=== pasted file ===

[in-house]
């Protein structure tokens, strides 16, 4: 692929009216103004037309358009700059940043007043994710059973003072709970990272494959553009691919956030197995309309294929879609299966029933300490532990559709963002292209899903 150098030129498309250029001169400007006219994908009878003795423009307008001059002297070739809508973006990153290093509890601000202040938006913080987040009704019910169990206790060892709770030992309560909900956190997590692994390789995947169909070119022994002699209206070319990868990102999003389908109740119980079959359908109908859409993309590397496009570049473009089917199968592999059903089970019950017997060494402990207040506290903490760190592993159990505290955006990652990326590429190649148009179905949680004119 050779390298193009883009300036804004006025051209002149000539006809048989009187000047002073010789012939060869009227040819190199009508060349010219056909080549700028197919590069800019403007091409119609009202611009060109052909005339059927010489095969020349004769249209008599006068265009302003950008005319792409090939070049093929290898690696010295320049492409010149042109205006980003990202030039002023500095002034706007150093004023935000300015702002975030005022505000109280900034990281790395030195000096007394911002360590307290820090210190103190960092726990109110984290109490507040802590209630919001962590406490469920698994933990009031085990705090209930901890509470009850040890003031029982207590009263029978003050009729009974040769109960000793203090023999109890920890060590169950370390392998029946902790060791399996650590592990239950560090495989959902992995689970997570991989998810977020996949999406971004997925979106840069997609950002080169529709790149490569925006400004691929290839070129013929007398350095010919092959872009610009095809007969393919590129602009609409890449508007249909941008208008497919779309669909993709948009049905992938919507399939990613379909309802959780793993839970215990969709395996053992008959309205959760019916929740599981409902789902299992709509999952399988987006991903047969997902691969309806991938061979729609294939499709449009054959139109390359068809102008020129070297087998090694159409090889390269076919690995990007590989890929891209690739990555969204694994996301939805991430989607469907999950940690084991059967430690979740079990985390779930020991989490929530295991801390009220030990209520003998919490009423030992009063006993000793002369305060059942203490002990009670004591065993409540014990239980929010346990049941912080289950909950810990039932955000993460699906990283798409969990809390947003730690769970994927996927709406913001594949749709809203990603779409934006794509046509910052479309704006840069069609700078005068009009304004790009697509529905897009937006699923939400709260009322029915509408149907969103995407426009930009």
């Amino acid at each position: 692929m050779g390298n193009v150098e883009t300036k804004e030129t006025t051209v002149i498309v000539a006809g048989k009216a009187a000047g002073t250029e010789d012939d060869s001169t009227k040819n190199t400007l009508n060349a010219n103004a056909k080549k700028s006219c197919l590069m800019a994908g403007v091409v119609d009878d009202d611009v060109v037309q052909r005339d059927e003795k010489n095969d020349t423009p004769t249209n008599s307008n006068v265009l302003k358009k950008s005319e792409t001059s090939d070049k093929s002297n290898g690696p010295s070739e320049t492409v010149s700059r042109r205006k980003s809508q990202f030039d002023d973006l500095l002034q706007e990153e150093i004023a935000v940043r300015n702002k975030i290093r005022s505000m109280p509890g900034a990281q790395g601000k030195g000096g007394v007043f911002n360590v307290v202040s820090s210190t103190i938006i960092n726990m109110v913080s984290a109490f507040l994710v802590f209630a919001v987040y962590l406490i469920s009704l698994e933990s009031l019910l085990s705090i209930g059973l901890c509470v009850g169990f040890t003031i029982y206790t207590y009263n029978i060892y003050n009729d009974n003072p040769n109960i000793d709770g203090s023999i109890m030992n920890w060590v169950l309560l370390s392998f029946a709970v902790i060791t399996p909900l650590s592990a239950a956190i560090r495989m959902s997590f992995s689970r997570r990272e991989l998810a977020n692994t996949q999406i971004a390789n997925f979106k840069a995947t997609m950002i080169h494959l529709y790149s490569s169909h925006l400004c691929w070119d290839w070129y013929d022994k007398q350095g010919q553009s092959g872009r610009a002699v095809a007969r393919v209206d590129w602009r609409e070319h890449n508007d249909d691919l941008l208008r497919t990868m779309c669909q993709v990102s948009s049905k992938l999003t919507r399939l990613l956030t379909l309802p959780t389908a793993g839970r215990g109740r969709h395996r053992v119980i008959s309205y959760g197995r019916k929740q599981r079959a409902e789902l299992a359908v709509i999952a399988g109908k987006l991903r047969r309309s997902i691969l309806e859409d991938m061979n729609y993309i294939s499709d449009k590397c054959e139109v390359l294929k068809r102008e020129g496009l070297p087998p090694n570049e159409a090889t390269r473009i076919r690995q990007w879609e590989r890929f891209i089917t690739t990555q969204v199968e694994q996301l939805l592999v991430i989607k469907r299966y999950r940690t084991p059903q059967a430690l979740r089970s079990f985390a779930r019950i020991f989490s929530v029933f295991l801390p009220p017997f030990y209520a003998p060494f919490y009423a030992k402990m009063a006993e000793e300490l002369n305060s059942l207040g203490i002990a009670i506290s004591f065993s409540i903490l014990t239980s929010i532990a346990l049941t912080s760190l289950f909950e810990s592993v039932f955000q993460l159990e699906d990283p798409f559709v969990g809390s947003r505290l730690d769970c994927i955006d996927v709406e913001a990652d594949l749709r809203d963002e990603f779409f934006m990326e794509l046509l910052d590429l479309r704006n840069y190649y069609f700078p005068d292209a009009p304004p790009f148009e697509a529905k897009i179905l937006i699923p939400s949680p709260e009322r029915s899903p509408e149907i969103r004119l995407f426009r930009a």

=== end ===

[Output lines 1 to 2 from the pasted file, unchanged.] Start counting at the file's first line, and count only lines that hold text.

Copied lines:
[in-house]
């Protein structure tokens, strides 16, 4: 692929009216103004037309358009700059940043007043994710059973003072709970990272494959553009691919956030197995309309294929879609299966029933300490532990559709963002292209899903 150098030129498309250029001169400007006219994908009878003795423009307008001059002297070739809508973006990153290093509890601000202040938006913080987040009704019910169990206790060892709770030992309560909900956190997590692994390789995947169909070119022994002699209206070319990868990102999003389908109740119980079959359908109908859409993309590397496009570049473009089917199968592999059903089970019950017997060494402990207040506290903490760190592993159990505290955006990652990326590429190649148009179905949680004119 050779390298193009883009300036804004006025051209002149000539006809048989009187000047002073010789012939060869009227040819190199009508060349010219056909080549700028197919590069800019403007091409119609009202611009060109052909005339059927010489095969020349004769249209008599006068265009302003950008005319792409090939070049093929290898690696010295320049492409010149042109205006980003990202030039002023500095002034706007150093004023935000300015702002975030005022505000109280900034990281790395030195000096007394911002360590307290820090210190103190960092726990109110984290109490507040802590209630919001962590406490469920698994933990009031085990705090209930901890509470009850040890003031029982207590009263029978003050009729009974040769109960000793203090023999109890920890060590169950370390392998029946902790060791399996650590592990239950560090495989959902992995689970997570991989998810977020996949999406971004997925979106840069997609950002080169529709790149490569925006400004691929290839070129013929007398350095010919092959872009610009095809007969393919590129602009609409890449508007249909941008208008497919779309669909993709948009049905992938919507399939990613379909309802959780793993839970215990969709395996053992008959309205959760019916929740599981409902789902299992709509999952399988987006991903047969997902691969309806991938061979729609294939499709449009054959139109390359068809102008020129070297087998090694159409090889390269076919690995990007590989890929891209690739990555969204694994996301939805991430989607469907999950940690084991059967430690979740079990985390779930020991989490929530295991801390009220030990209520003998919490009423030992009063006993000793002369305060059942203490002990009670004591065993409540014990239980929010346990049941912080289950909950810990039932955000993460699906990283798409969990809390947003730690769970994927996927709406913001594949749709809203990603779409934006794509046509910052479309704006840069069609700078005068009009304004790009697509529905897009937006699923939400709260009322029915509408149907969103995407426009930009």